What would be the benefits of changing and/or infusing an African Centered Education into the public schools of Philadelphia and abandoning the eurocentric pedagogy? Over 50% of the student population in Philadelphia are Afrikan scholars born in America and according to the most recent stastics found in the The Notebook, (a newspaper publication that deals with the Philadelphia public schools), "Pennsylvania is one of 20 states in which the African American graduation rate is below 66 percent, and one of 16 states in which the Latino graduation rate is below 66 percent (both are 65 percent). The gap between White and Black graduation rates and White and Latino graduation rates is, in both cases, 23 percentage points. The White graduation rate in Pennsylvania now stands at 88 percent." In the opinion of Afrikan an African Centered core curriculum is not only necessary, it is long over due.
My special guest this evening is Dr. Jalaal Hayes, a born and raised scholar of North Philadelphia who graduated high school at 15 and college at 18, (Lincoln University), and became the youngest man to earn a Ph.D from Delaware State Universuty at the age of 22. This amazing brother's doctorate is in chemistry, and instead of going for six figures he is a teacher in one of South Philadelphia's public neighborhood charter high schools. He currently has his own tutoring company. I hope you will join us as Dr. Jalaal Hayes weighs in on the state of the Philadelphia public school system from a first person Afrikan perspective.
Brett Favre leads the NFL Hall of Fame class for 2016. Favre was voted in on the first ballot, and becomes the 24th Green Bay Packer to be selected. The Chicago Bears lead all teams with 27 players enshrined. The class of 2016 will enshrine eight people that includes one owner, one coach, two quarterbacks (including Favre), a wide receiver, two offensive lineman, and one defensive player.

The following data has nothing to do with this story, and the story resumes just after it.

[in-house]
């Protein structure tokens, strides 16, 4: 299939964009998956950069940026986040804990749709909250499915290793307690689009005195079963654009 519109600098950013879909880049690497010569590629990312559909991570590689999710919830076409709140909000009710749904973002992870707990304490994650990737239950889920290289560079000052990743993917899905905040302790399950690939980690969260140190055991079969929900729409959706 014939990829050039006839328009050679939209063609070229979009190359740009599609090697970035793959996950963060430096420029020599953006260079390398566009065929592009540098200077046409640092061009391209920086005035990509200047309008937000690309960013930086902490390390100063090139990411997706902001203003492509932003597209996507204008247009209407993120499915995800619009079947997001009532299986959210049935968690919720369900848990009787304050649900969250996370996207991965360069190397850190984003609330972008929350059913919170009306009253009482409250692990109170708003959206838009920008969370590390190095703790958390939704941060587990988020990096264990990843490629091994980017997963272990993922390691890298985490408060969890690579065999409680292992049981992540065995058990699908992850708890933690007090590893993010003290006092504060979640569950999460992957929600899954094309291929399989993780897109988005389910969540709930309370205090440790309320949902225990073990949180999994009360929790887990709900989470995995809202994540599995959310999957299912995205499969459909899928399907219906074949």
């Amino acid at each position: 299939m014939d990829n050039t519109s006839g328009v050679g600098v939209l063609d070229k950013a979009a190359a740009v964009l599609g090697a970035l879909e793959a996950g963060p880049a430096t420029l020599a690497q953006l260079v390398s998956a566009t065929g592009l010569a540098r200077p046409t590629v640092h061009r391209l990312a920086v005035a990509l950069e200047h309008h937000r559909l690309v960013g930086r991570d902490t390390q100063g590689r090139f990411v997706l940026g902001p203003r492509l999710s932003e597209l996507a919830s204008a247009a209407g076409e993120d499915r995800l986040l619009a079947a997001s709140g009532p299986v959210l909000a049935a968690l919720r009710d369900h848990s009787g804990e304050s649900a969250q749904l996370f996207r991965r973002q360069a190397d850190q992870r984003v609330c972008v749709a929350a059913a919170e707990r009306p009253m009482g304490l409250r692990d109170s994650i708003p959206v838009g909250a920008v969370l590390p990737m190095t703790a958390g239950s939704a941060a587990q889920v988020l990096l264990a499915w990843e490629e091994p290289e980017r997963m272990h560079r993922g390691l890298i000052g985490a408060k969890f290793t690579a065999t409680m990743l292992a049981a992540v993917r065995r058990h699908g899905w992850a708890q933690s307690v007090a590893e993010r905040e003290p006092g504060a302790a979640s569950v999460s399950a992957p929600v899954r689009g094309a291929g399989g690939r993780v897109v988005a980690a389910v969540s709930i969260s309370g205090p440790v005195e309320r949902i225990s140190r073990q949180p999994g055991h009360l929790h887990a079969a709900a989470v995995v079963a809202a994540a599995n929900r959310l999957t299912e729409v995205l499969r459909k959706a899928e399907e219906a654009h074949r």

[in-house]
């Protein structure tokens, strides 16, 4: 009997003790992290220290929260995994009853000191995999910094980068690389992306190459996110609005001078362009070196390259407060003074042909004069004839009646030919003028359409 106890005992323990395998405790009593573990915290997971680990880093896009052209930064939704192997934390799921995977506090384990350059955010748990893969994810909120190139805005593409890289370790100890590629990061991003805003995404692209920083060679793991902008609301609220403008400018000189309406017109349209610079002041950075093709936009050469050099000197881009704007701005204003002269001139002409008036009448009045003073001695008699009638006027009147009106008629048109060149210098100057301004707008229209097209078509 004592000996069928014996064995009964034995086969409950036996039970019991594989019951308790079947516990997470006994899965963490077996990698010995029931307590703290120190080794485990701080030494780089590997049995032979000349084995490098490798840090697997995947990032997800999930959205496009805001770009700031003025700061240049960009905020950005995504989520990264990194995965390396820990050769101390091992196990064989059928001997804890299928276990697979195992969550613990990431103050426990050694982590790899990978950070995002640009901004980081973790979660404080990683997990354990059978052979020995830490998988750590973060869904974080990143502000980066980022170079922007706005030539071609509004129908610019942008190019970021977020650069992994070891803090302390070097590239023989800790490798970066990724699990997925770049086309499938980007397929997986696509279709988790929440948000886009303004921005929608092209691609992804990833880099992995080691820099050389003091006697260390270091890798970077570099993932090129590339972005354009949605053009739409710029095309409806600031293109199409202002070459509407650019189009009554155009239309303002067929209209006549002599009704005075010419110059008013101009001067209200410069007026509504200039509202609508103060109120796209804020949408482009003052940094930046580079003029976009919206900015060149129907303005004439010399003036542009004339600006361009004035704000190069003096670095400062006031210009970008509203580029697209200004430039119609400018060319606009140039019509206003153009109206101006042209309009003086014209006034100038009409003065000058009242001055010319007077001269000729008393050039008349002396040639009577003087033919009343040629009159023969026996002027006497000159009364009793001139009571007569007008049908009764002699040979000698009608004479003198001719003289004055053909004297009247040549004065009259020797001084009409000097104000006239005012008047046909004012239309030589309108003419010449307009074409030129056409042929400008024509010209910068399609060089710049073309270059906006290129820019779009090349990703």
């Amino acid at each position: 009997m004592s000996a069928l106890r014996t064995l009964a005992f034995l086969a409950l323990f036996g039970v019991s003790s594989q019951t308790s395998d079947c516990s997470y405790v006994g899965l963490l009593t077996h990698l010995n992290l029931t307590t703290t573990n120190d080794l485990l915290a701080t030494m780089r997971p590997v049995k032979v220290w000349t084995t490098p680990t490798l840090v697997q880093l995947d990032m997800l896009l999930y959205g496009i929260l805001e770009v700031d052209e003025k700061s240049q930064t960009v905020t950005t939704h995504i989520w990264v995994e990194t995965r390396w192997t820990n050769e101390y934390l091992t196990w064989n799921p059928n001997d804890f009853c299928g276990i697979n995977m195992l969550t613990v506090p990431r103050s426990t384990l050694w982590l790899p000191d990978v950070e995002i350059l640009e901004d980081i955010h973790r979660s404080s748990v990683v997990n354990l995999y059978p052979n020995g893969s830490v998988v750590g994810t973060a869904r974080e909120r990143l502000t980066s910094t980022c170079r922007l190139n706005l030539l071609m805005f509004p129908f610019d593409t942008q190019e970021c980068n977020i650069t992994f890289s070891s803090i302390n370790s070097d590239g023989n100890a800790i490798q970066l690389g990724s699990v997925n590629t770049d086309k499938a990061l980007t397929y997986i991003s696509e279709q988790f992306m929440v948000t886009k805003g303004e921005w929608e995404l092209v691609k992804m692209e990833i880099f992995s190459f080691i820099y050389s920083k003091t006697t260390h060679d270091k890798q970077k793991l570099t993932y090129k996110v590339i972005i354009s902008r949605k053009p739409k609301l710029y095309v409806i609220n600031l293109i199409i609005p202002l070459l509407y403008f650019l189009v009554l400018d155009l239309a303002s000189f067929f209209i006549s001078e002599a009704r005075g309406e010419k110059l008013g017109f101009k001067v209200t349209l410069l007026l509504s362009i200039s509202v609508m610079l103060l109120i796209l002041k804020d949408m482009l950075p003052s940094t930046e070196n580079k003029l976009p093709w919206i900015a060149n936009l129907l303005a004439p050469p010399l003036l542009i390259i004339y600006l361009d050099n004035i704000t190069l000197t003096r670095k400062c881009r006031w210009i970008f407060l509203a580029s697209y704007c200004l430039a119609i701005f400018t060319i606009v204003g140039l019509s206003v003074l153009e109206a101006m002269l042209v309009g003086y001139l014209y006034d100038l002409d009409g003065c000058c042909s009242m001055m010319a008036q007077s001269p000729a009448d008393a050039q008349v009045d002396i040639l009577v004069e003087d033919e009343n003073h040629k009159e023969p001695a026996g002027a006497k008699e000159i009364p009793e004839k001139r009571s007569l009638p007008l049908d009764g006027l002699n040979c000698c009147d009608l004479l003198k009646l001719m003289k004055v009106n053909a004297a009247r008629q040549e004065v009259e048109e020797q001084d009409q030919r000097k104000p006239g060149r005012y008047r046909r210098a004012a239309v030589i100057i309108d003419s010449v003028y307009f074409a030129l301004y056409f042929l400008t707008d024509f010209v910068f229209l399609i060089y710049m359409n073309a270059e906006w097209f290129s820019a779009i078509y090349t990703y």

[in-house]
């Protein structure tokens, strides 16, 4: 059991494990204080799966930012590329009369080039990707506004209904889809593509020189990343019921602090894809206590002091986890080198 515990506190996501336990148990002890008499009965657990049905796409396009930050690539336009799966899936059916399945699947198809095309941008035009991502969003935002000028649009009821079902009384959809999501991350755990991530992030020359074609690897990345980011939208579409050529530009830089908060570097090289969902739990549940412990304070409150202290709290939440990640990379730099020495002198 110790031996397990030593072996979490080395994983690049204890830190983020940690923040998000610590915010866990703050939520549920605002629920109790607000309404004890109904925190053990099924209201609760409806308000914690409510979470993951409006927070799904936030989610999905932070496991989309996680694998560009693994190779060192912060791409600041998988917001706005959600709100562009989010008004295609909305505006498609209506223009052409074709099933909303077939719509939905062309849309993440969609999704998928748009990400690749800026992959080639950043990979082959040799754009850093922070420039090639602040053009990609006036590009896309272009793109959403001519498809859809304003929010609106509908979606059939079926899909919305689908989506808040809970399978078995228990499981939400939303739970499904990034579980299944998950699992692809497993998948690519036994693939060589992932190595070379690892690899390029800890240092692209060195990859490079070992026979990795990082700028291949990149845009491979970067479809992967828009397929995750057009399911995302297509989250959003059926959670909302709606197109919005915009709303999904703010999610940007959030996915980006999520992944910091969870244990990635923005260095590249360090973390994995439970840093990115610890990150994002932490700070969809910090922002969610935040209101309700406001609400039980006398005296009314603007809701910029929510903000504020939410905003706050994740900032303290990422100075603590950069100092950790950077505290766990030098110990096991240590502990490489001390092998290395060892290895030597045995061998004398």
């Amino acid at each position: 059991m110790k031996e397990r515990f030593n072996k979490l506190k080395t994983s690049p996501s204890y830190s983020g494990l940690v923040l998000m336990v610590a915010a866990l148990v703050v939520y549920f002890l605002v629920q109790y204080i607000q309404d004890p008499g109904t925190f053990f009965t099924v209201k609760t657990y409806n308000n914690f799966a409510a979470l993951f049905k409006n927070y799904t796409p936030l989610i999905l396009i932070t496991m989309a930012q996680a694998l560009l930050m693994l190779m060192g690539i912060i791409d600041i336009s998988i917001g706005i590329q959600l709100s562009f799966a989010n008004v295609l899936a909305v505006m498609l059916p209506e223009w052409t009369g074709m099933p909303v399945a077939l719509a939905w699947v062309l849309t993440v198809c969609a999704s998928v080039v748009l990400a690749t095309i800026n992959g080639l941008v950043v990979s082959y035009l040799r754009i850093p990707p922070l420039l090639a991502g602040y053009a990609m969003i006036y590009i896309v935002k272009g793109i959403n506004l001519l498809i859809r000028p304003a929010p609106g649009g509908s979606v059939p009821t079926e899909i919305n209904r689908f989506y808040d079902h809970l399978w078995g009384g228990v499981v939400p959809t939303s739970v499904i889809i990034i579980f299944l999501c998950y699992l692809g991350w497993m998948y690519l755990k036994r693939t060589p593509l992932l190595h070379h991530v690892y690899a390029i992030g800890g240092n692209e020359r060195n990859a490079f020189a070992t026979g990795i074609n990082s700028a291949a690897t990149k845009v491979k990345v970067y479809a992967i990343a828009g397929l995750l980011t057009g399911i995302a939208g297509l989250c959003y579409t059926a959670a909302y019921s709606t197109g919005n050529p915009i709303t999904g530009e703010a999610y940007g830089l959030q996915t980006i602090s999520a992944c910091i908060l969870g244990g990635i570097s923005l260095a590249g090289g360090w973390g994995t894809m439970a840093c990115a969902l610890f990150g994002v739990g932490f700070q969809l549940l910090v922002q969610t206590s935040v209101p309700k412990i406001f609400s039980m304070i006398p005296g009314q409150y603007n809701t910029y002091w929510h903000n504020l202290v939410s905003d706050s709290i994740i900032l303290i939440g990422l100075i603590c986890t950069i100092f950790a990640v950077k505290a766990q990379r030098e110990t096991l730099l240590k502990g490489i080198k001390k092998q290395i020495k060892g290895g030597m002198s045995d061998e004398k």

The late Ken Stabler joins Favre at the quarterback position. Stabler known as the "Snake" passed away last July from cancer. He led the Oakland Raiders to the Lombardi Trophy in 1977. Owner Edward DeBartolo Jr will also be enshrined for his contributions to the NFL. Tony Dungy became the first African-American to win a Super Bowl. Marvin Harrison still holds the single season reception record of 143 and was a member of Dungy's Super Bowl winning team. Orlando Pace was a giant among men on the offensive line and is joined by the late Dick Stanfel who played for the Detroit Lions. With Stanfel being elected to the Hall of Fame, Packer fans may be shaking their head wondering why the great Jerry Kramer still has not received his validation. Finally, the lone defensive player elected was Kevin Greene. Greene recorded 160 sacks while playing for four teams. He started his career in 1985 with the Los Angeles Rams and ended his 15 year career in Carolina.
Playing Forgotten Music of the old 78 records S3productions
The Ink Spots
Ink Spots – My Prayer
Give Her My Love
All credit due to the artist, musicians and Record Companies. No profit or income derived from this podcast. Have a historic 78 RPM and story you want to share with my listeners? Contact me at: www.facebook.com/s3productions2 or email@example.com
Ink Spots – My Prayer / Give Her My Love
Label: Decca – 2790 (66608)
Manufactured By – Decca Records, Inc.
Format: Shellac, 10", 78 RPM
A: My Prayer
Composers– George Boulanger, Jimmy Kennedy
Their biggest hit of 1939 was the Lombardo, Marks & Hill ballad "Address Unknown". This was their first #1 hit on the US Pop Charts. Other chart toppers from 1939 included "My Prayer", "Bless You", "Memories of You", and "I'm Gettin' Sentimental over You"
B: Give Her My Love
Composers– Milton Berle, Sammy Cahn, Saul Chaplin
Vocal with Instrumental Accompaniment
The Ink Spots were an African-American pop vocal group who gained international fame in the 1930s and 1940s. Their unique musical style led to the rhythm and blues and rock and roll musical genres, and the subgenre doo-wop. The Ink Spots were widely accepted in both the white and black communities, largely due to the ballad style introduced to the group by lead singer Bill Kenny.
Executive coach Leslie Strong gives women who feel trapped in their business and personal lives some simple advice when looking at challenges: “It’s not about them; it’s about you.”
Leslie is an authentic leadership coach who motivates and inspires her clients to identify, reframe, and ultimately transform what’s possible, in order to launch them into an otherwise unimaginable future. If you are feeling stressed, she’s here to help you transcend challenges and move forward. Leslie is the author of “The YOU Factor: A Handbook for Powerful Living.” Her website is www.strongcoaching.com.